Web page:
Working Paper Series No. 5: “The Ambivalence of Forgiveness: Dirk Coetzee, Eugene de Kock, and South Africa’s Truth and Reconciliation Commission.”
This January, we continue our series of unpublished papers on issues of historical dialogue, historical and transitional justice, and public and social memory. Our featured paper is Derek Charles Catsam’s “The Ambivalence of Forgiveness: Dirk Coetzee, Eugene de Kock, and South Africa’s Truth and Reconciliation Commission.” Please do check out our newest paper and add your thoughts and comments below!
The Historical Dialogues, Justice and Memory Network is now taking submissions to feature in the Working Paper (WP) Series for 2014-2015. We are looking for unpublished texts that emerging scholars, practitioners and others are willing to “workshop” within our intellectual community.
The working paper series is an excellent opportunity to receive interdisciplinary feedback on your ideas and writing. We encourage you to send questions and Working Paper submissions to co-editors Michelle Bellino and Cathlin Goulding at firstname.lastname@example.org.
South Africa’s Truth and Reconciliation Commission (TRC) has become something of a model for the world. In Latin America and Africa the TRC process has been emulated to varying degrees of success. Post-conflict environments in Europe have invoked the TRC model. Even in the United States people have proposed truth commissions for events ranging from slavery to the George W. Bush administration’s torture policies. And in many ways the TRC was a remarkable thing that represented South Africa’s transition from the long years of draconian apartheid rule to non- or (perhaps more accurately) multi-racial democracy. Yet the TRC, for all of the good that it did, was far from perfect and among South Africans and close observers it engendered considerable ambivalence. This article investigates South Africa’s TRC with particular attention to two former security force officials, Dirk Coetzee and Eugene de Kock, who turned on their former colleagues and provided invaluable evidence that helped crack the code of silence that dominated the security forces and government. South Africa’s TRC was vital to the country’s transformation, but it was no panacea—the TRC is crucial to understanding not only South Africa’s era of transition and for addressing ongoing and future post-conflict environments.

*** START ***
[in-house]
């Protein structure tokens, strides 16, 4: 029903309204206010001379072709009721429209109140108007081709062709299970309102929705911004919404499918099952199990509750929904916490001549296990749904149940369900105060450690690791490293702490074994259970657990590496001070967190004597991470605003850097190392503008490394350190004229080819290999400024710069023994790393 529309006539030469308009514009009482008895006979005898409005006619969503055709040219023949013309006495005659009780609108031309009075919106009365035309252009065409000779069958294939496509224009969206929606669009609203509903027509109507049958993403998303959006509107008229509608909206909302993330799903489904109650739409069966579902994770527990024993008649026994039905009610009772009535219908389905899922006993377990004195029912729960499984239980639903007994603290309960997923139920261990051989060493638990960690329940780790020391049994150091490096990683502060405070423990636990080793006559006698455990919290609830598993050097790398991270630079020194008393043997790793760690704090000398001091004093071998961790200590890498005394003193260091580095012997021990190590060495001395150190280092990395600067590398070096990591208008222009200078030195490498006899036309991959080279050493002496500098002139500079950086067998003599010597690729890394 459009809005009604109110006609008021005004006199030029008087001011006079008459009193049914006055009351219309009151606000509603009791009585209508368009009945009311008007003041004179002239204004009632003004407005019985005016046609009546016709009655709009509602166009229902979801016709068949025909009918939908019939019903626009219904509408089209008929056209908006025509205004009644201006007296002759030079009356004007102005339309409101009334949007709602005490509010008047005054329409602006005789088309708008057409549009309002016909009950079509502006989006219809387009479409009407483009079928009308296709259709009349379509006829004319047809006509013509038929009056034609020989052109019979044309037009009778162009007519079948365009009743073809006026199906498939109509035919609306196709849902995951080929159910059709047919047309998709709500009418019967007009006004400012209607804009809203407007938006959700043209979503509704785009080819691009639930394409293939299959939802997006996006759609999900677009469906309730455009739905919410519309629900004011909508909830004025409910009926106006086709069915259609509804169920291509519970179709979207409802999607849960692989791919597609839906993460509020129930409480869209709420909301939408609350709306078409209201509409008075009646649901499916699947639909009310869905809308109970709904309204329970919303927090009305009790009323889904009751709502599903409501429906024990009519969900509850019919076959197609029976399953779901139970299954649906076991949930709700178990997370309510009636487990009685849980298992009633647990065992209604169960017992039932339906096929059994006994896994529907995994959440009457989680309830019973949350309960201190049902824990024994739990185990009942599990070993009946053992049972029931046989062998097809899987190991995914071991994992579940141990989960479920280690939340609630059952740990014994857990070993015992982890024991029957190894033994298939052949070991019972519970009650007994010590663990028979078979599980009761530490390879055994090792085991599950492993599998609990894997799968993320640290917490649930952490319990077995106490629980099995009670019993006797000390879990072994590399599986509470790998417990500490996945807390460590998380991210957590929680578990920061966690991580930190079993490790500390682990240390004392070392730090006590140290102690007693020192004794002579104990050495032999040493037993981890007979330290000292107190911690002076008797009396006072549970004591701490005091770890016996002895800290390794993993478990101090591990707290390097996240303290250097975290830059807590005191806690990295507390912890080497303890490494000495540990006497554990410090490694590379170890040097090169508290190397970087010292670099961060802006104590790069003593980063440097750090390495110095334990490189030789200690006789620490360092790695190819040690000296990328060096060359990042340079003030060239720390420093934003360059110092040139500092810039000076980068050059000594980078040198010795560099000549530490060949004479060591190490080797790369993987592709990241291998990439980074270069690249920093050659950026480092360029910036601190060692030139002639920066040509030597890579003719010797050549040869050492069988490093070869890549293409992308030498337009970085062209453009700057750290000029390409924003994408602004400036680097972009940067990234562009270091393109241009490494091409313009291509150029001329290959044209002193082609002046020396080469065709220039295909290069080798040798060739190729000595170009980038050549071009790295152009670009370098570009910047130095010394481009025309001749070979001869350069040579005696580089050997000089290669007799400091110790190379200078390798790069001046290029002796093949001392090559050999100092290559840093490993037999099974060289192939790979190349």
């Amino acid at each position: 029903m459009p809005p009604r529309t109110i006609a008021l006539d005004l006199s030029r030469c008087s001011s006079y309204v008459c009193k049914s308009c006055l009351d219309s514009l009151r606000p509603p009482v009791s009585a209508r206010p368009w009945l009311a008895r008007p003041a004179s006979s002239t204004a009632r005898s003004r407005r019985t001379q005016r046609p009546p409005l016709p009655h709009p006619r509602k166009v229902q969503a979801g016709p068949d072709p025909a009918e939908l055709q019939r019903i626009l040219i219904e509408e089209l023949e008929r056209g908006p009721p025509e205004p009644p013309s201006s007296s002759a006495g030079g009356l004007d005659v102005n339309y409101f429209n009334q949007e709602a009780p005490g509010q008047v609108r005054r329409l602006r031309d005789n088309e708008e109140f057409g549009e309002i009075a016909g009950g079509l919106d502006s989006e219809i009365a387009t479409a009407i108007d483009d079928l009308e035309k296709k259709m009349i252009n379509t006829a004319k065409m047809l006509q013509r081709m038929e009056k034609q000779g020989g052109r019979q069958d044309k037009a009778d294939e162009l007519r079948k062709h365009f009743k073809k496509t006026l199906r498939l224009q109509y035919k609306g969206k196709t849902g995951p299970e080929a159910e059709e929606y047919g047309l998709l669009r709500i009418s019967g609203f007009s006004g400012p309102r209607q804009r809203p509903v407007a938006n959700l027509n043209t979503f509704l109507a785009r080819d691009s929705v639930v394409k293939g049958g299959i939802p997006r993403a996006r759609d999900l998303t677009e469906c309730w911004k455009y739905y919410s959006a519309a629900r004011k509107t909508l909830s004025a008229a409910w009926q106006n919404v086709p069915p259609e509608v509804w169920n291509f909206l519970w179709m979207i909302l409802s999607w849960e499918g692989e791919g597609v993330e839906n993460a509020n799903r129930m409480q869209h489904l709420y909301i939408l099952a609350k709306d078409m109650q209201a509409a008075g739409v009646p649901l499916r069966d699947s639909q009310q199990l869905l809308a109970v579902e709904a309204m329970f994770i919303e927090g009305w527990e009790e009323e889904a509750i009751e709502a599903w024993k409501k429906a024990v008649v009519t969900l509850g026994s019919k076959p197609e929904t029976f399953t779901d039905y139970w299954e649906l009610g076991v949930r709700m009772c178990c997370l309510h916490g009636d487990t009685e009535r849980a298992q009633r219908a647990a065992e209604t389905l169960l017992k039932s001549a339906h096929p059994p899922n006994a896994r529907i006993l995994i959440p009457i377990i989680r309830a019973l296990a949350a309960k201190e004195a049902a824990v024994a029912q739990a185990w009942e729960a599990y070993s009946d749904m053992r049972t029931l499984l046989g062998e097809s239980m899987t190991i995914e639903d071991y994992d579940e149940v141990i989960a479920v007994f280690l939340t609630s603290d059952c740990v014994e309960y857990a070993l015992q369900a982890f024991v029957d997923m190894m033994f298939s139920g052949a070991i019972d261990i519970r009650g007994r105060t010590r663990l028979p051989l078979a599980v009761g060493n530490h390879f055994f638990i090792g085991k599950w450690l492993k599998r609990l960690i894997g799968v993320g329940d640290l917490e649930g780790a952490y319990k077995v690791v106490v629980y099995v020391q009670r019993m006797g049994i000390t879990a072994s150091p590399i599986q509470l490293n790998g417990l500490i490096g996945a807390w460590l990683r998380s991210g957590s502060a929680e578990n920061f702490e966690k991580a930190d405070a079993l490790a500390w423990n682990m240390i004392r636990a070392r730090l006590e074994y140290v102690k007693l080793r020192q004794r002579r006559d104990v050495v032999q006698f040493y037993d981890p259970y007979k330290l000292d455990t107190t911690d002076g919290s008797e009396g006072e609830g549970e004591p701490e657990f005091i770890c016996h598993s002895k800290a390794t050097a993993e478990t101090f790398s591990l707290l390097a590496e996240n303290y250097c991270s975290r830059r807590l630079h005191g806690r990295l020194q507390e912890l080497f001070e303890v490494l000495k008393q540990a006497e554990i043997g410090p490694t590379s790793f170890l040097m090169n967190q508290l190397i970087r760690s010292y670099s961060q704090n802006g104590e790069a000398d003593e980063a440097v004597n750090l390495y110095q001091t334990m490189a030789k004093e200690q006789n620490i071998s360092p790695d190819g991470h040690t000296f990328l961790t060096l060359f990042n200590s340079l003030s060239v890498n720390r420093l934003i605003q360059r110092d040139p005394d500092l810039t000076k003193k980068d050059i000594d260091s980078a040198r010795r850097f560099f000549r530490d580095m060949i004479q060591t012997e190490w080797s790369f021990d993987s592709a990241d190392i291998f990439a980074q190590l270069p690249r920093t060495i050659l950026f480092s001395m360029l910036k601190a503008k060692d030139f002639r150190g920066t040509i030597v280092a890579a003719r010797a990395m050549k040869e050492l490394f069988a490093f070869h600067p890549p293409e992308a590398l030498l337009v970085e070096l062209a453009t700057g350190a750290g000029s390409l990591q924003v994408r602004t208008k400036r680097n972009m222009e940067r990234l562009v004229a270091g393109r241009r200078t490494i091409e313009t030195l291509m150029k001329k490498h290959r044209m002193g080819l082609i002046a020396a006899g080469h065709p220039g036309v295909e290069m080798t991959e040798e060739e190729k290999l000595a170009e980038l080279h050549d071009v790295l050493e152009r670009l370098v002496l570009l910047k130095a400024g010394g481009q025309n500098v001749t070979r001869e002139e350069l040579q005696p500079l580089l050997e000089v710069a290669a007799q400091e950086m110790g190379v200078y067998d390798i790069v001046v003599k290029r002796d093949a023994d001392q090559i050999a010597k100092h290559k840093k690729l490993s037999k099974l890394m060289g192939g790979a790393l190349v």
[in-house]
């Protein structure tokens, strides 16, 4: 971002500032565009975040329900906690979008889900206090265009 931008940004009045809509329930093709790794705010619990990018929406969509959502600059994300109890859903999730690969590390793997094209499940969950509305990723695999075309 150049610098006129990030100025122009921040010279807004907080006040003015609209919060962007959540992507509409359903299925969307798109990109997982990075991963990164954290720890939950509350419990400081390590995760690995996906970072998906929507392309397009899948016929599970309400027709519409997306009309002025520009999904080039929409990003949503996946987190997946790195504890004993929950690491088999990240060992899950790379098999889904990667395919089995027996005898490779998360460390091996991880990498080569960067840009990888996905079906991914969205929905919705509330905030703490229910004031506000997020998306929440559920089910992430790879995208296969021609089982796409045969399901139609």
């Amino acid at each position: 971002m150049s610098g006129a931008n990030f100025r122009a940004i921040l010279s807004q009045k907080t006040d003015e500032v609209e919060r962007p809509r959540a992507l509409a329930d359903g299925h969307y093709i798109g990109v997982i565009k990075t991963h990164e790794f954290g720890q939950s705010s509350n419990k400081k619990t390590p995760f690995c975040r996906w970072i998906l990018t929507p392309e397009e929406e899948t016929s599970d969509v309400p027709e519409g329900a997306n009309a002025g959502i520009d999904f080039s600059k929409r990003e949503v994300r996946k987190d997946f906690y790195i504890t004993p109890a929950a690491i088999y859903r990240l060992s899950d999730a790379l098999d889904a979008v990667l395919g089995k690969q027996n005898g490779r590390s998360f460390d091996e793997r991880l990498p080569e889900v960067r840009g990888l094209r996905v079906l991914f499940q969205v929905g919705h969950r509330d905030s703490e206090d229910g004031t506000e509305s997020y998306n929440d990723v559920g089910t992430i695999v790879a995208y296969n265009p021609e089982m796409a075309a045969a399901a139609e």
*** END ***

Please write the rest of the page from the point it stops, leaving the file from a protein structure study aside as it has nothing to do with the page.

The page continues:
Derek Charles Catsam is an associate professor of history and the Kathlyn Cosper Dunagan Fellow in the Humanities at the University of Texas of the Permian Basin. He is the author of three books, including Freedom’s Main Line: the Journey of Reconciliation and the Freedom Rides, (2009, paper 2011), Beyond the Pitch: The Spirit, Culture, and Politics of Brazil’s 2014 World Cup (2014) and Bleeding Red: A Red Sox Fan’s Diary of the 2004 Season (2005). He is currently working on a book on bus boycotts in the United States and South Africa in the 1940s and 1950s. He has contributed numerous columns and articles on American and African politics and sports to many publications. Catsam lives with his wife, who is also a historian, in Odessa, Texas, and maintains his lifelong love for Boston sports teams.
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